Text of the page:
One of your most important Life & Estate Planning tools is the Durable Power Of Attorney. This is a written authorization, granting your chosen “Agent” (also called your “Attorney in Fact”) the legal power to act for you (you are called the “Principal.”) It is similar to hiring an employee to do a job for you, however an “Attorney-in-Fact” is usually an unpaid relative or friend (although it could be a paid professional such as your lawyer, accountant, or financial advisor). A power of attorney is “durable” when it is written so that it remains in effect even if you are incapacitated and cannot act for yourself.

With the Power of Attorney, your Agent can take care of all of your financial and legal affairs. He or she can pay your bills, put money in the bank, take it out, sell your real estate (if that’s the right thing to do) and sign documents (such as your income-tax return) in your name. You are putting significant trust in your chosen Agent, so you must ensure that your Agent will live up to the task. If you choose the wrong person, her or she can do a lot of damage to your financial affairs, so you must choose wisely.

If you become incapacitated without a Durable Power of Attorney in place, your family will have to go to court to have a Guardian named who would then have the power to handle your affairs. The delay caused by this could create problems, and the additional costs can be burdensome. With a Power of Attorney, you share your rights and powers with an agent. In a guardianship, you lose your rights and powers to the guardian. A ward under guardianship is like a minor child, with only limited rights of his own.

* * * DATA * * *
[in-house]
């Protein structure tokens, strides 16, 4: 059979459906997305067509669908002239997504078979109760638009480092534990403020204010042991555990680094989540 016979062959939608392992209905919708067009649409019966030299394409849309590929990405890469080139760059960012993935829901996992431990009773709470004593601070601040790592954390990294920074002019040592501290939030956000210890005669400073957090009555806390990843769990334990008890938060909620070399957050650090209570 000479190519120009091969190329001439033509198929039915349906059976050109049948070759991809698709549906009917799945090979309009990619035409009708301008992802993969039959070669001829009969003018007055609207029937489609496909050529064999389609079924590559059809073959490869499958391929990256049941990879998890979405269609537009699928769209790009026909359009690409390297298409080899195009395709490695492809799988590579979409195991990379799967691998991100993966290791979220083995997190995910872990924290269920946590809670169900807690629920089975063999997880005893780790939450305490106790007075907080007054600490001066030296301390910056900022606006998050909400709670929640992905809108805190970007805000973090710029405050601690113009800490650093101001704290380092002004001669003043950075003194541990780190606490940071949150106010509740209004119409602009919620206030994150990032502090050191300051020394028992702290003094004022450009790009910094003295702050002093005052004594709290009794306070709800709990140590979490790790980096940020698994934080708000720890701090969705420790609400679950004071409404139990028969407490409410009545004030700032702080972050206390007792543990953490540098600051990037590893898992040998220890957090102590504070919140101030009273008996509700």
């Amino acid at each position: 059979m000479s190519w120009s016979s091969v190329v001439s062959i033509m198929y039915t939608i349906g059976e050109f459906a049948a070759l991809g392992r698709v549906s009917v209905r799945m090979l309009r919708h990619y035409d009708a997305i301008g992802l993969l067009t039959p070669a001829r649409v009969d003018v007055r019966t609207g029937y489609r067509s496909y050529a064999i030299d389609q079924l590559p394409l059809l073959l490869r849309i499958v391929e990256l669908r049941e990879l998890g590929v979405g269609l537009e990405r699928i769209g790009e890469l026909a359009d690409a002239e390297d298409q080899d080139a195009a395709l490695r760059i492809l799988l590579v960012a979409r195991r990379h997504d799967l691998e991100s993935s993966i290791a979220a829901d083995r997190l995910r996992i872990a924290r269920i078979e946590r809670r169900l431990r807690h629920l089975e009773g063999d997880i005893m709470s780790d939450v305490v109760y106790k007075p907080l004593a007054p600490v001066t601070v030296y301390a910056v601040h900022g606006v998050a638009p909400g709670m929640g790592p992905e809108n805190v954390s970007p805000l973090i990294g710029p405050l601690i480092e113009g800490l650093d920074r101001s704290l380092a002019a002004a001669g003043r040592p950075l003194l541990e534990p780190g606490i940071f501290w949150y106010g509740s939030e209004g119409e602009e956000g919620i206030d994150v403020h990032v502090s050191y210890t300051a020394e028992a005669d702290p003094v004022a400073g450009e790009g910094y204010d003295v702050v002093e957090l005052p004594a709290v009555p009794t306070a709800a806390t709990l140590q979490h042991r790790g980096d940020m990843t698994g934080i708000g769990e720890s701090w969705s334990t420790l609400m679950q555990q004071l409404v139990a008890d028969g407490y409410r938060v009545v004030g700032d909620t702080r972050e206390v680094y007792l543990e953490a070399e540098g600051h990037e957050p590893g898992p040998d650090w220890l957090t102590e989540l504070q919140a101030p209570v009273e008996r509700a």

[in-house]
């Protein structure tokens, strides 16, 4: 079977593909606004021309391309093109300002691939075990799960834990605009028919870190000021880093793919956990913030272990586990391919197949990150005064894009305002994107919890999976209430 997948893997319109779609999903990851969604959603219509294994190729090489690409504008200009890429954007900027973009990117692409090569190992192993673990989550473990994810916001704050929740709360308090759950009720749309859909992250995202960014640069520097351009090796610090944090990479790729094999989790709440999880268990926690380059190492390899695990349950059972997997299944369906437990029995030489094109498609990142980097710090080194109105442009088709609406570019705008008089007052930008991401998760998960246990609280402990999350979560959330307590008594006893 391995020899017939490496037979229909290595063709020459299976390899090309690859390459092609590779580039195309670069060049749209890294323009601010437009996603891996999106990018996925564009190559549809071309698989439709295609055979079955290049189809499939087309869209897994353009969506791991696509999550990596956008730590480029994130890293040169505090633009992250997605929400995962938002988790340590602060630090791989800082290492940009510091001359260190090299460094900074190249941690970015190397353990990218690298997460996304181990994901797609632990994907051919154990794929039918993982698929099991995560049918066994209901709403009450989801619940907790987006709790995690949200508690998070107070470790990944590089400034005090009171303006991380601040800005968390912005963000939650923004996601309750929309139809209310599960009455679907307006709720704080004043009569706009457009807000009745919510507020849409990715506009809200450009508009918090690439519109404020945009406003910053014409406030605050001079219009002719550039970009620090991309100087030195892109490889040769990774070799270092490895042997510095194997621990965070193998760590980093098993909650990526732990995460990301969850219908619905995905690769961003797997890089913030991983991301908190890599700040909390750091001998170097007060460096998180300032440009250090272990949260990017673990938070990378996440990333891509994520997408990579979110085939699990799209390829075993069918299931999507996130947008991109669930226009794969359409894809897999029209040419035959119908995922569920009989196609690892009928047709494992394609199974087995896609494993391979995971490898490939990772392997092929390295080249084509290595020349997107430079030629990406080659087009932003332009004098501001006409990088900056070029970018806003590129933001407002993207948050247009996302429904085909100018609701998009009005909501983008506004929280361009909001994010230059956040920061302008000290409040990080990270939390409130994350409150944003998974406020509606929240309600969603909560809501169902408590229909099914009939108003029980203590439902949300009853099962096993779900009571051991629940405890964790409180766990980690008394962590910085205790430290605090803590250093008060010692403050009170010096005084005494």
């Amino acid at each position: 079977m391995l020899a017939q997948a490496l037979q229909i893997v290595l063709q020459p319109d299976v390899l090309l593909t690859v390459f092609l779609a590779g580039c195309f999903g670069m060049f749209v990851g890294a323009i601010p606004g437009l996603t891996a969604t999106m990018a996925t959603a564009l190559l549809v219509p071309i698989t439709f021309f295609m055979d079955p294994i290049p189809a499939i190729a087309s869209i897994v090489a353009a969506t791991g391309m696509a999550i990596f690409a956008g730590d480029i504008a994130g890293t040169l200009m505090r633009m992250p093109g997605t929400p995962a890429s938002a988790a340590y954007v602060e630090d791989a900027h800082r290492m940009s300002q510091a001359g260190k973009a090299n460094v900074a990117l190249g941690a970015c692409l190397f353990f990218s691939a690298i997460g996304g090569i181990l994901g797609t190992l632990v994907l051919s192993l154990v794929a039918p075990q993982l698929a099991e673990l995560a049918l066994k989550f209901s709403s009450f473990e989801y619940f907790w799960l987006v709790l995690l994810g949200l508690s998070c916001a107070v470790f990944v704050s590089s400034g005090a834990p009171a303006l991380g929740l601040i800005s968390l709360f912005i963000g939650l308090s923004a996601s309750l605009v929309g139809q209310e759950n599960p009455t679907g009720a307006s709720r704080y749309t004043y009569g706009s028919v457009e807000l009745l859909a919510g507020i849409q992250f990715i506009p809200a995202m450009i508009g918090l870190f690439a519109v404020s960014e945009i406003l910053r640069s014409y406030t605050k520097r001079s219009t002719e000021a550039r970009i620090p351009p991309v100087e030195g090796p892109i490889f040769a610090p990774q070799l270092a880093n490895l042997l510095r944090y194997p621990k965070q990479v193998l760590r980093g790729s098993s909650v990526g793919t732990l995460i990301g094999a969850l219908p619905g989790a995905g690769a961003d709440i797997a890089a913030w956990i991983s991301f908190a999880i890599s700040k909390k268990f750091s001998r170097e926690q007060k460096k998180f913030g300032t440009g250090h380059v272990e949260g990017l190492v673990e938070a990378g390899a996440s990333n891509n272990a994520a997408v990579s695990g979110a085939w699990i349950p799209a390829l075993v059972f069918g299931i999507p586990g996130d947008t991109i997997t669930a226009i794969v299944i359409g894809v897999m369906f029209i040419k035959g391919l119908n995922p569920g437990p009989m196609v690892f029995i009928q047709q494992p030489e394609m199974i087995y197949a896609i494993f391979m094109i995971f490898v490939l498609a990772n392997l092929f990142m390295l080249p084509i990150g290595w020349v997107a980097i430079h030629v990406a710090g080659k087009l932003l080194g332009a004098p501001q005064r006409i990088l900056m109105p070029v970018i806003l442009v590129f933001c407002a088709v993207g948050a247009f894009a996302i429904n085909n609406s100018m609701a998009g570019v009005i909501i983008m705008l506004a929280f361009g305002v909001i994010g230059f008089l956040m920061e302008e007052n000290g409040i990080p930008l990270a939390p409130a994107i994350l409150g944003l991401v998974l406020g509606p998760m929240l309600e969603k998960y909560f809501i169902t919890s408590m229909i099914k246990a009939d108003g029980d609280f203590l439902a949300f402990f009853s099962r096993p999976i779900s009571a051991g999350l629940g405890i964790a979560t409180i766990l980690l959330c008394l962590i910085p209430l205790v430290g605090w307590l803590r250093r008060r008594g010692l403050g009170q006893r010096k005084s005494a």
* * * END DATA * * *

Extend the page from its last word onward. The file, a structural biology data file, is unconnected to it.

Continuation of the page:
A well drafted Durable Power of Attorney will grant all of the necessary powers to your Agent to do whatever is required to take care of you and your legal and financial affairs. You can get form documents at an office supply store, or a standard form from an Attorney, but you should really get a document that is personalized to your particular needs.

There are many optional powers you can grant to your Agent that may be beneficial in your particular situation. You might need your Agent to be able to run your business, deal with rental real estate or be able to change the names on your bank accounts. You might want your Agent to be able to make gifts on your behalf or take care of a loved-one with your funds. You may also want to limit your Agent’s powers in some ways, or grant a third party the authority to oversee your Agent. All of these particular powers and options need to be discussed and written in to your document. You must consult with a competent professional and get a document tailored to your specific situation and needs. Your Durable Power of Attorney is one of your most essential planning tools and needs to be made just for you.